The funniest thing happened when I stepped out on the porch, predawn, to listen for flight calls. The radar was saying I should hear some, and a few redstart tsweets rewarded me. When I turned to go inside, I reached up to grab my ball cap, which dangled from a hook on the porch overhang where I'd hung it to dry. In a swift, smooth motion I lifted it off the hook - and a bird fell out of it and pretty much fell, with just a little fluttering, to the deck! Sorry to disturb your night-time roost, little Carolina Wren! The wren flew off into the darkness, clearly surprised but uninjured.
Taking this as a good omen, I joined the usual cast of friends up on the Higbee Beach dike. Late August is American Redstart time, and they were flying, not tons but enough to make it interesting, and spiced, in order of abundance, with Northern Waterthrushes, Yellow Warblers, Black-and-white Warblers, and at least one each Blackburnian and Wilson's Warblers, among others.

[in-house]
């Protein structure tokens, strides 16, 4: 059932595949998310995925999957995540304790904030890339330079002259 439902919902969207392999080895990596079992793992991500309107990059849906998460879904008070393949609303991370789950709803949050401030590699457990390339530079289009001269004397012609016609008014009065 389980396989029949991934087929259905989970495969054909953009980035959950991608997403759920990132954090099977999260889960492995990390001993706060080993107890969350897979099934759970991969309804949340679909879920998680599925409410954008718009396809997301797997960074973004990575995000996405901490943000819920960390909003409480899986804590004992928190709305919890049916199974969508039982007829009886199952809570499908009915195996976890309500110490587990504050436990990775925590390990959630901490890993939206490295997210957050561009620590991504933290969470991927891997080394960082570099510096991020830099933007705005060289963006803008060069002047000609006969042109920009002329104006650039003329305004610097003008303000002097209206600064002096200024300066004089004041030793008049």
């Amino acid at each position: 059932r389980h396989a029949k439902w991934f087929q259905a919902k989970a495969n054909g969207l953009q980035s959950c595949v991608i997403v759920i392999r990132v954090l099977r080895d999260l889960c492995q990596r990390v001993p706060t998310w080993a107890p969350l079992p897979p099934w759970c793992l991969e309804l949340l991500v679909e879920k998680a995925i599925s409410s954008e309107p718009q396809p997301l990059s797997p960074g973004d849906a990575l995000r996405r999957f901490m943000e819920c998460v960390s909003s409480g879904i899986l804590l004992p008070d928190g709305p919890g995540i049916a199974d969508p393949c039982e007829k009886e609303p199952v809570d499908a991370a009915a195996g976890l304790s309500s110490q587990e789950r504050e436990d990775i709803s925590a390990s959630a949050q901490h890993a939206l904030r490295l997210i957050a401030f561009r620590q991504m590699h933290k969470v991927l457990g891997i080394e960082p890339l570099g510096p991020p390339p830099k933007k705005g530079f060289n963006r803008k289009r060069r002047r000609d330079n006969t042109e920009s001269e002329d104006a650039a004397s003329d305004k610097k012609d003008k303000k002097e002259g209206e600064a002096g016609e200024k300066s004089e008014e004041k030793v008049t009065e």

Later in the morning, Higbee's fields were full of. . . mosquitoes. And small numbers of this and that, with Canada and Blue-winged Warblers discovered by Virginia Rettig, Worm-eating Warbler found by Beth Ciuzio, and a supporting cast of kingbirds, redstarts, and Bobolinks both overhead and feeding in the fields.
But redstarts ruled the morning for me. I love this bird - what's not to love about it? How great is it that such a pretty species can be so abundant, and widespread. It's range is impressive, well up into Canada and west to British Columbia and the Yukon. I wonder how many of the ones we saw this morning derive from the densely populated (by redstarts) Kittatinny Ridge and valley of north Jersey, and how many were from further afield.
[Black-and-white Warblers often point their bill down in flight.]